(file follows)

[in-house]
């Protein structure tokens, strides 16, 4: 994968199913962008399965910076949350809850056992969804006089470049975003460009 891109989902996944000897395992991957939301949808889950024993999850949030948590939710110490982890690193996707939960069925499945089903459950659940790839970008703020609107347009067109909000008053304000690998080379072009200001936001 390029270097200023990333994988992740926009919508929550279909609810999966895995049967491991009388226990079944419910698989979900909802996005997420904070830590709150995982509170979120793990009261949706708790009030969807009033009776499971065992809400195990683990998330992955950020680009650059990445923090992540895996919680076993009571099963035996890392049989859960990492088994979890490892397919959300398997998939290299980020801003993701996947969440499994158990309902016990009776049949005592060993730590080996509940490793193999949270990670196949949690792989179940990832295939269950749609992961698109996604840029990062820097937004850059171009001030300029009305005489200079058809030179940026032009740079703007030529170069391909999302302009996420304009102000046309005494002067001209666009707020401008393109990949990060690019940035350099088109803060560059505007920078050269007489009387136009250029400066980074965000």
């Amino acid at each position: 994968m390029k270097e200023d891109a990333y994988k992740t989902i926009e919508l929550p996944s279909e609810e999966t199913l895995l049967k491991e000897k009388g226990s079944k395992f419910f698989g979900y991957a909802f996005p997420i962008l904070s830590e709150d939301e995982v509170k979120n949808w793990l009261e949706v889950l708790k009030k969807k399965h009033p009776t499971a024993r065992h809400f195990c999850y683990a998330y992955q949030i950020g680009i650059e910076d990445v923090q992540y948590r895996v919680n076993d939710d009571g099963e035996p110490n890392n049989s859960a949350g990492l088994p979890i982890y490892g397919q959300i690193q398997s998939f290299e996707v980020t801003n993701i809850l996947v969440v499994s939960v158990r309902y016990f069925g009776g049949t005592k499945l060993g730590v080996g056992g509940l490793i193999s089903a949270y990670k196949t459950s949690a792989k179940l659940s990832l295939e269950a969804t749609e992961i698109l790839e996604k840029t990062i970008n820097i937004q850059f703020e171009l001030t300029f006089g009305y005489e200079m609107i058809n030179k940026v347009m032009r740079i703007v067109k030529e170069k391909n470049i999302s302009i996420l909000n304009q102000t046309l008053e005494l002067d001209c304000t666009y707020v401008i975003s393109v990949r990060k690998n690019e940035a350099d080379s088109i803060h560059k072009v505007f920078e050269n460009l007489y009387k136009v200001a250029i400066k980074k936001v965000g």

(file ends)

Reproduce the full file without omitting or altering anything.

[in-house]
């Protein structure tokens, strides 16, 4: 994968199913962008399965910076949350809850056992969804006089470049975003460009 891109989902996944000897395992991957939301949808889950024993999850949030948590939710110490982890690193996707939960069925499945089903459950659940790839970008703020609107347009067109909000008053304000690998080379072009200001936001 390029270097200023990333994988992740926009919508929550279909609810999966895995049967491991009388226990079944419910698989979900909802996005997420904070830590709150995982509170979120793990009261949706708790009030969807009033009776499971065992809400195990683990998330992955950020680009650059990445923090992540895996919680076993009571099963035996890392049989859960990492088994979890490892397919959300398997998939290299980020801003993701996947969440499994158990309902016990009776049949005592060993730590080996509940490793193999949270990670196949949690792989179940990832295939269950749609992961698109996604840029990062820097937004850059171009001030300029009305005489200079058809030179940026032009740079703007030529170069391909999302302009996420304009102000046309005494002067001209666009707020401008393109990949990060690019940035350099088109803060560059505007920078050269007489009387136009250029400066980074965000």
């Amino acid at each position: 994968m390029k270097e200023d891109a990333y994988k992740t989902i926009e919508l929550p996944s279909e609810e999966t199913l895995l049967k491991e000897k009388g226990s079944k395992f419910f698989g979900y991957a909802f996005p997420i962008l904070s830590e709150d939301e995982v509170k979120n949808w793990l009261e949706v889950l708790k009030k969807k399965h009033p009776t499971a024993r065992h809400f195990c999850y683990a998330y992955q949030i950020g680009i650059e910076d990445v923090q992540y948590r895996v919680n076993d939710d009571g099963e035996p110490n890392n049989s859960a949350g990492l088994p979890i982890y490892g397919q959300i690193q398997s998939f290299e996707v980020t801003n993701i809850l996947v969440v499994s939960v158990r309902y016990f069925g009776g049949t005592k499945l060993g730590v080996g056992g509940l490793i193999s089903a949270y990670k196949t459950s949690a792989k179940l659940s990832l295939e269950a969804t749609e992961i698109l790839e996604k840029t990062i970008n820097i937004q850059f703020e171009l001030t300029f006089g009305y005489e200079m609107i058809n030179k940026v347009m032009r740079i703007v067109k030529e170069k391909n470049i999302s302009i996420l909000n304009q102000t046309l008053e005494l002067d001209c304000t666009y707020v401008i975003s393109v990949r990060k690998n690019e940035a350099d080379s088109i803060h560059k072009v505007f920078e050269n460009l007489y009387k136009v200001a250029i400066k980074k936001v965000g």